bad

users and orders

Good

user and order

Reason

  • This promotes consistency with primary keys and lookup tables
  • Pluralization can be tricky sometimes. So having singular table names can make it easier to program.

10. Linking tables should have alphabetical order

When creating a junction table, concatenate the names of the two tables in alphabetical order.

Bad

book_author

Good

author_book

11. Singular Column Names

Usually, it’s the best practice unless you are breaking data normalization rules.

Bad

books

Good

book

12. Primary key name

If it’s a single column, then it should be named as id

CREATE TABLE order (
  id            bigint PRIMARY KEY,
  order_date    date NOT NULL
);

13. Foreign key name

It should be the name of the other table and the referred field. For example, if you are referencing a person inside your team_member the table then you can do it like this.

CREATE TABLE team_member (
  person_id     bigint NOT NULL REFERENCES person(id),
);

14. Never suffix column names with types

There is no point in suffixing your column names with types of data. Avoid doing this.

Bad

name_tx

Good

name

15. Indexes should have both table and column name

If you are creating an index, then have the table name followed by the column names that you are referencing

CREATE TABLE person (
  id          bigserial PRIMARY KEY,
  first_name  text NOT NULL,
  last_name   text NOT NULL,
);
CREATE INDEX person_ix_first_name_last_name ON person (first_name, last_name);

16. Date type column names

Suffix your date-type column names with _on or _date .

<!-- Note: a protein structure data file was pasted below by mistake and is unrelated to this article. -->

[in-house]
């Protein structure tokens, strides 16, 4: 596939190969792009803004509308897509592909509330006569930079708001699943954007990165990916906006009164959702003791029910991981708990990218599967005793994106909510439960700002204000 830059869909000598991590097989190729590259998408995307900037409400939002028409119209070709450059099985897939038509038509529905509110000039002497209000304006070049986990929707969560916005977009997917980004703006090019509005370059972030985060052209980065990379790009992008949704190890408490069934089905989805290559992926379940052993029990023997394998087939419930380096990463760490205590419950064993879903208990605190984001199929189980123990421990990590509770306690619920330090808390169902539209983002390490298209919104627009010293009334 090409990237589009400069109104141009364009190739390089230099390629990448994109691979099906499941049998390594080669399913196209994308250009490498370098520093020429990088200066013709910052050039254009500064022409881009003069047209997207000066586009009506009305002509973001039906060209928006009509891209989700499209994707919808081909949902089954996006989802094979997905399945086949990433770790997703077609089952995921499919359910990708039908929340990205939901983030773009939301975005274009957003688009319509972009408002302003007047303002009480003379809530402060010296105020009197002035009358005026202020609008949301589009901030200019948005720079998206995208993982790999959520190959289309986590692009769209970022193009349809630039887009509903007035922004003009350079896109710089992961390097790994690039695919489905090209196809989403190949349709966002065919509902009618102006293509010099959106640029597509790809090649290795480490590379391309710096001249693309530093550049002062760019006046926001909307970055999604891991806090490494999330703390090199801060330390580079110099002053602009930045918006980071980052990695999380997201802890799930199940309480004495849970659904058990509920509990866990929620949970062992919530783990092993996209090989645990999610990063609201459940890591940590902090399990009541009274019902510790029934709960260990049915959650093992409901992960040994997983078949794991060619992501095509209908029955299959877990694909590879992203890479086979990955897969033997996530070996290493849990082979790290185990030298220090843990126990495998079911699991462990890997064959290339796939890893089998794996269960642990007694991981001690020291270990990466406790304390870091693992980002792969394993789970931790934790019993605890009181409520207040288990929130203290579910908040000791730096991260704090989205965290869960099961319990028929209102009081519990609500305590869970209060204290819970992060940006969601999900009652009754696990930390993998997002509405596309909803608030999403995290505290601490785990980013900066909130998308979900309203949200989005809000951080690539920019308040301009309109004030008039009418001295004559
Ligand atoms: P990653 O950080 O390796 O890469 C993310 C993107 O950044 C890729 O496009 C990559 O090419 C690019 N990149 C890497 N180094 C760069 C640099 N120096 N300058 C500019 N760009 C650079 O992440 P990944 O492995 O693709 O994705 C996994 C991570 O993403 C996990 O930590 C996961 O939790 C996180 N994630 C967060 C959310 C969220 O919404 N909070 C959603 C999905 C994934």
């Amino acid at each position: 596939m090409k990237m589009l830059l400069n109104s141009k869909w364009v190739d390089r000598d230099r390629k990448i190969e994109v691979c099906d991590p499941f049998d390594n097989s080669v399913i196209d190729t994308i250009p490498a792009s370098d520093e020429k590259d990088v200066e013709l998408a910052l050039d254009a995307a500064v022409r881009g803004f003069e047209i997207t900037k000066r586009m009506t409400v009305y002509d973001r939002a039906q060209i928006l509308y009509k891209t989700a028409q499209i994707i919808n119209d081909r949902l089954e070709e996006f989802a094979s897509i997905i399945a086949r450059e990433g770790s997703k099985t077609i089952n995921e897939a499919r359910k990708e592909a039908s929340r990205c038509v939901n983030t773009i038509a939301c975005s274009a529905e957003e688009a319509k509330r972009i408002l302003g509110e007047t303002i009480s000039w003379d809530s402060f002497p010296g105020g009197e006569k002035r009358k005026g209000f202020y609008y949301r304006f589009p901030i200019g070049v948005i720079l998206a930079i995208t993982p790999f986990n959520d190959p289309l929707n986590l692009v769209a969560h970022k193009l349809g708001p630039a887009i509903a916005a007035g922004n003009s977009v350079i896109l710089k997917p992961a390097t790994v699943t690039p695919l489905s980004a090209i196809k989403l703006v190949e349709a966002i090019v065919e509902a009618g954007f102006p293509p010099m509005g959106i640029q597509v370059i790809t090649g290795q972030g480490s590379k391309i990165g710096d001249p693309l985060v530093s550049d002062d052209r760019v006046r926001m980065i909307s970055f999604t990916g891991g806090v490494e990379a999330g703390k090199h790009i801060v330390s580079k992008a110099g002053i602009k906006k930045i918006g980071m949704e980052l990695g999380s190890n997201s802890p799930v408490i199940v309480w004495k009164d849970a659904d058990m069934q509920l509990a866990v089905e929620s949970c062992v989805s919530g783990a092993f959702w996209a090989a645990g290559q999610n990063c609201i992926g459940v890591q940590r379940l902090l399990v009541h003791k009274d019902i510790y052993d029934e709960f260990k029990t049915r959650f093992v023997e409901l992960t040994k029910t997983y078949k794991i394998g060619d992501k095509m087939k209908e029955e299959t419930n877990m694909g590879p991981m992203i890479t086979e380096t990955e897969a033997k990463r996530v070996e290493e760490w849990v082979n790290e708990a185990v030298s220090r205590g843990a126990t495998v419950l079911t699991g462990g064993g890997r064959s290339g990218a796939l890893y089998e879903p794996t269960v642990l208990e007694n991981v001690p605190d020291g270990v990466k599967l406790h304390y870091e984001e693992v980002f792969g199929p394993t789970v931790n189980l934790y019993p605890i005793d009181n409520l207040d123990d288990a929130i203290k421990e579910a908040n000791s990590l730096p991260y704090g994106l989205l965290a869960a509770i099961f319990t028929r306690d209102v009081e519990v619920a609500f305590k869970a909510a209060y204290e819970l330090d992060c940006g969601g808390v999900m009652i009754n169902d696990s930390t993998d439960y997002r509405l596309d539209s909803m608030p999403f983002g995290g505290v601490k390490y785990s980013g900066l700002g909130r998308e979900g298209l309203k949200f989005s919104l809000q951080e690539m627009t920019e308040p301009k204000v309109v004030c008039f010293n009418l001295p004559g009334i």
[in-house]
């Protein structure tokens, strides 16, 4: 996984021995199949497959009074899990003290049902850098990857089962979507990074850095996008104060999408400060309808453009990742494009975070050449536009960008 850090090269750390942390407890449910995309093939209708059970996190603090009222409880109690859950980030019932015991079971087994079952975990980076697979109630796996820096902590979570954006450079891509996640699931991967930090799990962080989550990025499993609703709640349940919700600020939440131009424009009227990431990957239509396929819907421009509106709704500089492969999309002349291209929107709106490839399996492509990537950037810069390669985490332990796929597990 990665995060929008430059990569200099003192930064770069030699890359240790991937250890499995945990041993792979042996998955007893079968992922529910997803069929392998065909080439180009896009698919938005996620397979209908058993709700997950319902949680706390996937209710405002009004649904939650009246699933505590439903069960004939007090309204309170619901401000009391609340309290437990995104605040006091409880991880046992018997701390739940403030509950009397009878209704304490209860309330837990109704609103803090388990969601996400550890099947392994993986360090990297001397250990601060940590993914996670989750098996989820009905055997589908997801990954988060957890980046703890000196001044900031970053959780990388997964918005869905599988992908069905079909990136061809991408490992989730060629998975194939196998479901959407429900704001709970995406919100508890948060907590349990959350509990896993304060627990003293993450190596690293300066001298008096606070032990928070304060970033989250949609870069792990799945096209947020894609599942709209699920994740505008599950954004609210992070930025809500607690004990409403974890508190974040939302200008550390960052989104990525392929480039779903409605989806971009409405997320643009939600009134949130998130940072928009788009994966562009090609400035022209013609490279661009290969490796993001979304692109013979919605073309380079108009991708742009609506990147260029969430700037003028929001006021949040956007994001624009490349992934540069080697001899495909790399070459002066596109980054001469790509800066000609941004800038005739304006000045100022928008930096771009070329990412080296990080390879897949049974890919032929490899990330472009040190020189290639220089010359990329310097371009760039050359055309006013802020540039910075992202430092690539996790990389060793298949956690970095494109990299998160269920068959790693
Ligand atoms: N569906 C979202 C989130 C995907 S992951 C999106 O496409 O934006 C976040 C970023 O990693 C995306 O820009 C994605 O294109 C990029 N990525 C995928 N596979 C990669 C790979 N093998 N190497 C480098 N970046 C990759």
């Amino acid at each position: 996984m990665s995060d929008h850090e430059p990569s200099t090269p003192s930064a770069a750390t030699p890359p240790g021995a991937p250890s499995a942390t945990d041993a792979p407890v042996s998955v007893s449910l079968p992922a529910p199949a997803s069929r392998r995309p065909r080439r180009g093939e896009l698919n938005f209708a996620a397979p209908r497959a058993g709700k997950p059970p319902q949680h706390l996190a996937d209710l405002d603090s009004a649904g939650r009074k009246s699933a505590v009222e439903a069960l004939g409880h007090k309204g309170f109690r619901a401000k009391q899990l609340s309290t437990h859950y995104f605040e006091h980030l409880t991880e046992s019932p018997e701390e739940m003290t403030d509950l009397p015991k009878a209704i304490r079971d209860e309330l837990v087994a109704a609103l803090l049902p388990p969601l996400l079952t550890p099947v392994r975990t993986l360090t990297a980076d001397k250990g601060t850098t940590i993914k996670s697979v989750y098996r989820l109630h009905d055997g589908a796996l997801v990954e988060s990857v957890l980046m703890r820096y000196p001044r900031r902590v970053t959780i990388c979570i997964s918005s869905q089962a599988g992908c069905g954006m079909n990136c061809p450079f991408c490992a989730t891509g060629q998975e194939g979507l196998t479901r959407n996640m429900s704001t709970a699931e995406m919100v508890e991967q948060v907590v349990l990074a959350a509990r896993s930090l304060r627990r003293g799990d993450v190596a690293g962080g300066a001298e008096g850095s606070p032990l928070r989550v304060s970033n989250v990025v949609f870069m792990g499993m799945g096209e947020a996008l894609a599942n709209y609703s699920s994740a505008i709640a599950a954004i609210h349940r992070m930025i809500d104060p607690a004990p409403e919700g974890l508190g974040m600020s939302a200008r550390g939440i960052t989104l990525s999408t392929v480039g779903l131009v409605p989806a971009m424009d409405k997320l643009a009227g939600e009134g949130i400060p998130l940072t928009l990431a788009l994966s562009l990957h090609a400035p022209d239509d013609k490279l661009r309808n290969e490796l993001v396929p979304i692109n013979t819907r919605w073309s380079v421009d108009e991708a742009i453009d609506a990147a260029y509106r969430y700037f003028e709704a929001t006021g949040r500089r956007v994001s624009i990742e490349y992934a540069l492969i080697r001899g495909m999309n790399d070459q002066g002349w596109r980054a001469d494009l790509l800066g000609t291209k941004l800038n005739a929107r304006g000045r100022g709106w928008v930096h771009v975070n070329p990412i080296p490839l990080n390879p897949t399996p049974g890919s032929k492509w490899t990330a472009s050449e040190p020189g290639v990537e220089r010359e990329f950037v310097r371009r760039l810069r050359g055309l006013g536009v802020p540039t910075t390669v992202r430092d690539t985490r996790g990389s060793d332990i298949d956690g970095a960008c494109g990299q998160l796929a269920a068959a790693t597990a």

For example, if you have a column for storing the updated date, then do this,

Good

updated_on or updated_date

17. Date-Time type column names

If your column name has time with it, then suffix them with _at or _time .

For example, if you want to store the order time, then

Bad

ordered

Good

ordered_at or order_time

18. Boolean type column Names

If you have boolean type column names, then prefix them with is_ or has_ .

Good

is_admin or has_membership

Final Words

If you are already working on a project, stick to the convention that the project is already following. Because

Only thing worse than a bad convention is multiple conventions

But if you are learning or designing a database from scratch, having these rules in mind will take you a long way.

What are your thoughts? Is there any rule you disagree with? I am more than happy to have some productive conversations in the comment section!

Have a great day! :D

References

https://launchbylunch.com/posts/2014/Feb/16/sql-naming-conventions/ https://justinsomnia.org/2003/04/essential-database-naming-conventions-and-style/

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Who I am

Hi, I amMohammad Faisal, A full-stack software engineer @Cruise , working remotely from a small but beautiful country named Bangladesh.

I am most experienced inReactJS,NodeJS andAWS